Written by Eskil Vogt & Joachim Trier
Directed by Joachim Trier
Thelma grew up in a fiercely sheltered and religious home. Now she’s eighteen and attending university, out on her own for the first time. Most of her days are spent trekking from class to class and then in her apartment alone, eating dinner. This changes when she meets Anja, a fellow student that has concerns for Thelma after witnessing one of her seizures. The women begin an intense friendship which suddenly takes a turn for the serious after some wishful thinking on the part of Thelma. Questions arise about what is causing Thelma’s headaches and seizures and what happened in her childhood home years prior. The revelation of these things will shake the foundation of this woman’s life forever.
Thelma is a remake of Carrie through a non-American perspective, specifically Norway. You have the religiosity of the parents used to suppress the young woman. There’s also the exploration of sexual development paralleled with the awakening of her powers. However, Thelma handles all of this with much more nuance which leads to a more engrossing film. This is the Carrie remake that should have been made all along rather than a recreation of De Palma’s movie. Taking the core themes and concepts and weaving them into a contemporary setting leads to a powerful reimagining of what Carrie is about.
Thelma is a slow burn horror film, taking its time to develop not just the title character but her relationship with Anja as well. There is no doubting Thelma’s sexuality, she is gay and struggling with those feelings based on her upbringing. However, there are lots of ambiguous details to explore. First, what exactly is the religious education Thelma experienced? A dinner conversation with her parents early in the movie is reframed after the film’s conclusions. There’s some doubt as to why she was raised with such restrictive beliefs, having no friends outside the home and being taught that restraint, particularly in regards to sex and drugs was of the utmost priority. Thelma’s parents speak to her with a cold distance, almost a fearful reverence, hinting at what they know about her.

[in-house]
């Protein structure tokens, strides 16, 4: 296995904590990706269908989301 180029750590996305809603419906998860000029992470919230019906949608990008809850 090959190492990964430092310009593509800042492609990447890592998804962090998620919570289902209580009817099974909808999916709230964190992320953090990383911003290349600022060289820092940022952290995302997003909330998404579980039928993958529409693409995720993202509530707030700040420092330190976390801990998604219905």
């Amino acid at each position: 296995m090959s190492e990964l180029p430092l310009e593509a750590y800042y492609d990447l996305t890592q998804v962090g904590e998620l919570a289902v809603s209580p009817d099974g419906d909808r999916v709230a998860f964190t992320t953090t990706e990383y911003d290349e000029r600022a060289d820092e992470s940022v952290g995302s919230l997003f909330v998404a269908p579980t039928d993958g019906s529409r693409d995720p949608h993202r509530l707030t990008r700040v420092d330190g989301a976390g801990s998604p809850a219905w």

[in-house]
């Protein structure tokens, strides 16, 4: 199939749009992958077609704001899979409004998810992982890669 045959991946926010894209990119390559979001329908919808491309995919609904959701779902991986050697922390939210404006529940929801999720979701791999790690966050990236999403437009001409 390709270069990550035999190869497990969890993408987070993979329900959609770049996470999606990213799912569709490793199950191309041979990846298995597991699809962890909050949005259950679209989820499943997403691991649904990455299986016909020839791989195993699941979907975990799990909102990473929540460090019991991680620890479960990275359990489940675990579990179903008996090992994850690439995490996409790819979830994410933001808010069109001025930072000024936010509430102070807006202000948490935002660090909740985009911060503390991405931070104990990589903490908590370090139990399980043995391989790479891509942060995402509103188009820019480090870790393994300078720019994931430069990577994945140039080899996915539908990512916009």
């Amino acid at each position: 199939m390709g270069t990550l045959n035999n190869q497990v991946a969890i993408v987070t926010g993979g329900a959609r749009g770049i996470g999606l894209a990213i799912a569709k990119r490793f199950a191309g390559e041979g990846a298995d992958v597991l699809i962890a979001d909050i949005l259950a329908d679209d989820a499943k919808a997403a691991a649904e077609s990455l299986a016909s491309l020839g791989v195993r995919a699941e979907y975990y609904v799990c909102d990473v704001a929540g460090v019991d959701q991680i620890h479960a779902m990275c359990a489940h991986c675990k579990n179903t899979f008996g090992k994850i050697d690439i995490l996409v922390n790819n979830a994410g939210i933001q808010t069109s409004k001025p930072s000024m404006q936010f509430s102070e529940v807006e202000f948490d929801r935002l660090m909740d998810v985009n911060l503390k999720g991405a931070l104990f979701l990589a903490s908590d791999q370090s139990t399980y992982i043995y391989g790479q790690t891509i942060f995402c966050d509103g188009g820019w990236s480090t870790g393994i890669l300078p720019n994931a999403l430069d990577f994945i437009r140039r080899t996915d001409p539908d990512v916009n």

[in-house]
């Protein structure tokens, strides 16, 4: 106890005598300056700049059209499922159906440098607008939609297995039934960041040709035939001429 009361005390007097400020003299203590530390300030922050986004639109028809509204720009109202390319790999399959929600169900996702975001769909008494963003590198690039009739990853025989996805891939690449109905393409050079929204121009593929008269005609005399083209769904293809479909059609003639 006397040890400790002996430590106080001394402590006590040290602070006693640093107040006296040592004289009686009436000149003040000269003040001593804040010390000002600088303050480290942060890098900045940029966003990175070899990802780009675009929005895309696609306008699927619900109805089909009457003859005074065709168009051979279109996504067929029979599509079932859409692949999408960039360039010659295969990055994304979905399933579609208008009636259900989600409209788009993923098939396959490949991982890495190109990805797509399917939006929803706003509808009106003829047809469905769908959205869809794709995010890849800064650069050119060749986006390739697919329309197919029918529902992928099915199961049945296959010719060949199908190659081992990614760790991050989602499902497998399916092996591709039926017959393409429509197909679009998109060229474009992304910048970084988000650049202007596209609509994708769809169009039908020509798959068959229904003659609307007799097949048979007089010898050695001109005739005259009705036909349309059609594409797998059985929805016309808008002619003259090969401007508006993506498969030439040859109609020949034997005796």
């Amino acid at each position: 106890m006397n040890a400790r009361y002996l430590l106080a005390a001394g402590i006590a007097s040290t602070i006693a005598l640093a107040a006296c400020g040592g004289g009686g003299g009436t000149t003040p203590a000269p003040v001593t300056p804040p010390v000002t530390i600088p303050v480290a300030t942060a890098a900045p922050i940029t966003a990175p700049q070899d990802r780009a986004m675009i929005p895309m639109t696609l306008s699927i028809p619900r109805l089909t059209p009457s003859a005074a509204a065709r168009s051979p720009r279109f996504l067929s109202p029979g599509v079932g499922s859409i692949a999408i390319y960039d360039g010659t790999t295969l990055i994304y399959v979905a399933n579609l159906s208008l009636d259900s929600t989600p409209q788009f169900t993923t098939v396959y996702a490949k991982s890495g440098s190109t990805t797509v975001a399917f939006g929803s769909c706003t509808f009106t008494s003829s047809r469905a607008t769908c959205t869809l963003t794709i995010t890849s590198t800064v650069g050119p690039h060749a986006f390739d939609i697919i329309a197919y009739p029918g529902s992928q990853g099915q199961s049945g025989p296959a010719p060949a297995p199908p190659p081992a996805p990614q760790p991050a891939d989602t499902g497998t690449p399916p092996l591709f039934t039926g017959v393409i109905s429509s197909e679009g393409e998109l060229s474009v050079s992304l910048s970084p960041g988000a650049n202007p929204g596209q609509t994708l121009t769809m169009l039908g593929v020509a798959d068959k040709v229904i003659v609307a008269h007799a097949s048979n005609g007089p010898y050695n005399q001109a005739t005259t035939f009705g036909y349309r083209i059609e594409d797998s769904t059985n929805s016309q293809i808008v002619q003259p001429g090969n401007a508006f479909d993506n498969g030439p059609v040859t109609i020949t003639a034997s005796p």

The catalyst for her relationship with Anja is also an intentionally vague point. As Thelma dreams about Anja, she finds her classmate walking to her apartment in the middle of the night. Anja has trouble understanding why she decided to do this and later she breaks up with her boyfriend off-camera, apparently to be with Thelma. The final moment of the film raises a big question mark, pivoting between Thelma’s mind and wishes and a moment made a reality. Does Anja love Thelma to the depth that is happening in front of us? Is this Anja or a dream manifested for the lonely Thelma? The film wisely chooses to leave these questions open for us to ponder.
The horrific moments aren’t voluminous, but when the film reaches those heights, they are genuinely chilling. There’s a clever mix of sexuality and horror, mostly from the inner world of Thelma. Because the story is from the point of view of a teenage woman, there’s a constant sense of dread surrounding her sexual awakening. You genuinely feel her shame for giving in to her feelings for Thelma, especially if you grew up in a strict religious family. There’s never a loud, garish Carrie moment for Thelma. She does have a third act moment where she becomes fully aware of her power, but it is quiet and beautifully horrific. Thelma lives in that rare space of genuinely terrifying horror figures yet also profoundly empathetic.
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